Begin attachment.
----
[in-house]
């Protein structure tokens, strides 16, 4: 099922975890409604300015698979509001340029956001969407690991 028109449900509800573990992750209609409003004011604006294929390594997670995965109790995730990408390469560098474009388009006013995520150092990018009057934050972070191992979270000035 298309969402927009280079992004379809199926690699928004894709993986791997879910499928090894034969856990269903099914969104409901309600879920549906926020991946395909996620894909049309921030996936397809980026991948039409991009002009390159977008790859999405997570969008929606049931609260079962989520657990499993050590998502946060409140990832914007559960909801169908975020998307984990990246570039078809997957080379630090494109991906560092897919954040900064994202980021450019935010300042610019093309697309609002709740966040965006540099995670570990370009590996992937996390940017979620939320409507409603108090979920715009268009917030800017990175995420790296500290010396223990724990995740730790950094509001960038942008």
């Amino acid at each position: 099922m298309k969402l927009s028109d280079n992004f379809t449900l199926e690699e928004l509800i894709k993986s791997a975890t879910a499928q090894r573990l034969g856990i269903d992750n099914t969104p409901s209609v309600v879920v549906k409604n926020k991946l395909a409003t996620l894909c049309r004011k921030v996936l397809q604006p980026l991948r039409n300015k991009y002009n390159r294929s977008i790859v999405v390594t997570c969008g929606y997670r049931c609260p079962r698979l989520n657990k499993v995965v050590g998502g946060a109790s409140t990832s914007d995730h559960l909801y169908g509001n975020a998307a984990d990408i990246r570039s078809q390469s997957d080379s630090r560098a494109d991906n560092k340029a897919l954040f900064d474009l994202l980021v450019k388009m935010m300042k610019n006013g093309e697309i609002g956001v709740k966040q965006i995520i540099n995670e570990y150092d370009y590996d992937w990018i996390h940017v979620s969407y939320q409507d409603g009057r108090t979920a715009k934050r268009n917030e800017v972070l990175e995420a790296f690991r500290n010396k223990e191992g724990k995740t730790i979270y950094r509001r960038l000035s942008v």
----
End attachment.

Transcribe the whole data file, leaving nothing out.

[in-house]
């Protein structure tokens, strides 16, 4: 099922975890409604300015698979509001340029956001969407690991 028109449900509800573990992750209609409003004011604006294929390594997670995965109790995730990408390469560098474009388009006013995520150092990018009057934050972070191992979270000035 298309969402927009280079992004379809199926690699928004894709993986791997879910499928090894034969856990269903099914969104409901309600879920549906926020991946395909996620894909049309921030996936397809980026991948039409991009002009390159977008790859999405997570969008929606049931609260079962989520657990499993050590998502946060409140990832914007559960909801169908975020998307984990990246570039078809997957080379630090494109991906560092897919954040900064994202980021450019935010300042610019093309697309609002709740966040965006540099995670570990370009590996992937996390940017979620939320409507409603108090979920715009268009917030800017990175995420790296500290010396223990724990995740730790950094509001960038942008």
């Amino acid at each position: 099922m298309k969402l927009s028109d280079n992004f379809t449900l199926e690699e928004l509800i894709k993986s791997a975890t879910a499928q090894r573990l034969g856990i269903d992750n099914t969104p409901s209609v309600v879920v549906k409604n926020k991946l395909a409003t996620l894909c049309r004011k921030v996936l397809q604006p980026l991948r039409n300015k991009y002009n390159r294929s977008i790859v999405v390594t997570c969008g929606y997670r049931c609260p079962r698979l989520n657990k499993v995965v050590g998502g946060a109790s409140t990832s914007d995730h559960l909801y169908g509001n975020a998307a984990d990408i990246r570039s078809q390469s997957d080379s630090r560098a494109d991906n560092k340029a897919l954040f900064d474009l994202l980021v450019k388009m935010m300042k610019n006013g093309e697309i609002g956001v709740k966040q965006i995520i540099n995670e570990y150092d370009y590996d992937w990018i996390h940017v979620s969407y939320q409507d409603g009057r108090t979920a715009k934050r268009n917030e800017v972070l990175e995420a790296f690991r500290n010396k223990e191992g724990k995740t730790i979270y950094r509001r960038l000035s942008v």